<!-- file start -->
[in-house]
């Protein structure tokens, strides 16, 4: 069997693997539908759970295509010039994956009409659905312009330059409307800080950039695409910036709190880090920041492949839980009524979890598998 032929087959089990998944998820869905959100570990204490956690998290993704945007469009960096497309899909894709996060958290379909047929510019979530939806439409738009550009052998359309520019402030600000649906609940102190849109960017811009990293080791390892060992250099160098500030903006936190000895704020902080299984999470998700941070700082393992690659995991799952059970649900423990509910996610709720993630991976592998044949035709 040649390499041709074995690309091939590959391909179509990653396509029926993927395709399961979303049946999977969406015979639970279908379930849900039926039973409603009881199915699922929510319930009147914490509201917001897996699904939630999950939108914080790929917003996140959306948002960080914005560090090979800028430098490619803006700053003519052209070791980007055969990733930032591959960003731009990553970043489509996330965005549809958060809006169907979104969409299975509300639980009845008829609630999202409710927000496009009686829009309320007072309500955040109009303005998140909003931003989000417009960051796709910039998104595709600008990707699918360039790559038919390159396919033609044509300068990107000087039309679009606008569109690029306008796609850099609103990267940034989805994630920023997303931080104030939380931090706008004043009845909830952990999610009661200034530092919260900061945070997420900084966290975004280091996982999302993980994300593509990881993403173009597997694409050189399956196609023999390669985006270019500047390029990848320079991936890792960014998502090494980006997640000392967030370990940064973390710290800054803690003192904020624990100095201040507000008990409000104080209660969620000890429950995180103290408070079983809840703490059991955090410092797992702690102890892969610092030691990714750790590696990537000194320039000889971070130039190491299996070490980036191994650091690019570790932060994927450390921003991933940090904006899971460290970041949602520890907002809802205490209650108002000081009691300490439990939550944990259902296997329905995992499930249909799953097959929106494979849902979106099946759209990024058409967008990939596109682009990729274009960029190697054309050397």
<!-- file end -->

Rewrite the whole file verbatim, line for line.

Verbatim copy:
[in-house]
């Protein structure tokens, strides 16, 4: 069997693997539908759970295509010039994956009409659905312009330059409307800080950039695409910036709190880090920041492949839980009524979890598998 032929087959089990998944998820869905959100570990204490956690998290993704945007469009960096497309899909894709996060958290379909047929510019979530939806439409738009550009052998359309520019402030600000649906609940102190849109960017811009990293080791390892060992250099160098500030903006936190000895704020902080299984999470998700941070700082393992690659995991799952059970649900423990509910996610709720993630991976592998044949035709 040649390499041709074995690309091939590959391909179509990653396509029926993927395709399961979303049946999977969406015979639970279908379930849900039926039973409603009881199915699922929510319930009147914490509201917001897996699904939630999950939108914080790929917003996140959306948002960080914005560090090979800028430098490619803006700053003519052209070791980007055969990733930032591959960003731009990553970043489509996330965005549809958060809006169907979104969409299975509300639980009845008829609630999202409710927000496009009686829009309320007072309500955040109009303005998140909003931003989000417009960051796709910039998104595709600008990707699918360039790559038919390159396919033609044509300068990107000087039309679009606008569109690029306008796609850099609103990267940034989805994630920023997303931080104030939380931090706008004043009845909830952990999610009661200034530092919260900061945070997420900084966290975004280091996982999302993980994300593509990881993403173009597997694409050189399956196609023999390669985006270019500047390029990848320079991936890792960014998502090494980006997640000392967030370990940064973390710290800054803690003192904020624990100095201040507000008990409000104080209660969620000890429950995180103290408070079983809840703490059991955090410092797992702690102890892969610092030691990714750790590696990537000194320039000889971070130039190491299996070490980036191994650091690019570790932060994927450390921003991933940090904006899971460290970041949602520890907002809802205490209650108002000081009691300490439990939550944990259902296997329905995992499930249909799953097959929106494979849902979106099946759209990024058409967008990939596109682009990729274009960029190697054309050397």